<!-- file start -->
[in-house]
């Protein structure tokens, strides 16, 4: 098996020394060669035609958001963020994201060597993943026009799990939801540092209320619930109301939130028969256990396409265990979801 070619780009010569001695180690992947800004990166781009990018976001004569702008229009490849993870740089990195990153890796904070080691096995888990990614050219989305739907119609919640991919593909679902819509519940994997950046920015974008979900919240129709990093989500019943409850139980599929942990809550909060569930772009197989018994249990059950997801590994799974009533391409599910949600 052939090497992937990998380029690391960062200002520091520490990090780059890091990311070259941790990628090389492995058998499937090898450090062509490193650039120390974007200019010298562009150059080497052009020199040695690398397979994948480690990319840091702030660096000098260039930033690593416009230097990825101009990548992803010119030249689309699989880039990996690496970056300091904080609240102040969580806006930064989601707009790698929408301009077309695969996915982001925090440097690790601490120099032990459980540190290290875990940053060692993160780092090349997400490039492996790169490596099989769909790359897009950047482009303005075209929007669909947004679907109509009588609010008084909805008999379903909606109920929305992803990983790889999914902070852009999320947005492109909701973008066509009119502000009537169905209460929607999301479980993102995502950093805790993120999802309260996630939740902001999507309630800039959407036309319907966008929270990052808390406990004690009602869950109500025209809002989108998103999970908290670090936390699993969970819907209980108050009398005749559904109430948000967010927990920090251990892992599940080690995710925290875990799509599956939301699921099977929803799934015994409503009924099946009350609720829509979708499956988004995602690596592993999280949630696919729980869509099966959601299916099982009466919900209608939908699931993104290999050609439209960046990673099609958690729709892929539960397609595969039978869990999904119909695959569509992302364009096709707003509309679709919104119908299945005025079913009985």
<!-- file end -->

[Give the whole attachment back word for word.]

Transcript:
[in-house]
């Protein structure tokens, strides 16, 4: 098996020394060669035609958001963020994201060597993943026009799990939801540092209320619930109301939130028969256990396409265990979801 070619780009010569001695180690992947800004990166781009990018976001004569702008229009490849993870740089990195990153890796904070080691096995888990990614050219989305739907119609919640991919593909679902819509519940994997950046920015974008979900919240129709990093989500019943409850139980599929942990809550909060569930772009197989018994249990059950997801590994799974009533391409599910949600 052939090497992937990998380029690391960062200002520091520490990090780059890091990311070259941790990628090389492995058998499937090898450090062509490193650039120390974007200019010298562009150059080497052009020199040695690398397979994948480690990319840091702030660096000098260039930033690593416009230097990825101009990548992803010119030249689309699989880039990996690496970056300091904080609240102040969580806006930064989601707009790698929408301009077309695969996915982001925090440097690790601490120099032990459980540190290290875990940053060692993160780092090349997400490039492996790169490596099989769909790359897009950047482009303005075209929007669909947004679907109509009588609010008084909805008999379903909606109920929305992803990983790889999914902070852009999320947005492109909701973008066509009119502000009537169905209460929607999301479980993102995502950093805790993120999802309260996630939740902001999507309630800039959407036309319907966008929270990052808390406990004690009602869950109500025209809002989108998103999970908290670090936390699993969970819907209980108050009398005749559904109430948000967010927990920090251990892992599940080690995710925290875990799509599956939301699921099977929803799934015994409503009924099946009350609720829509979708499956988004995602690596592993999280949630696919729980869509099966959601299916099982009466919900209608939908699931993104290999050609439209960046990673099609958690729709892929539960397609595969039978869990999904119909695959569509992302364009096709707003509309679709919104119908299945005025079913009985």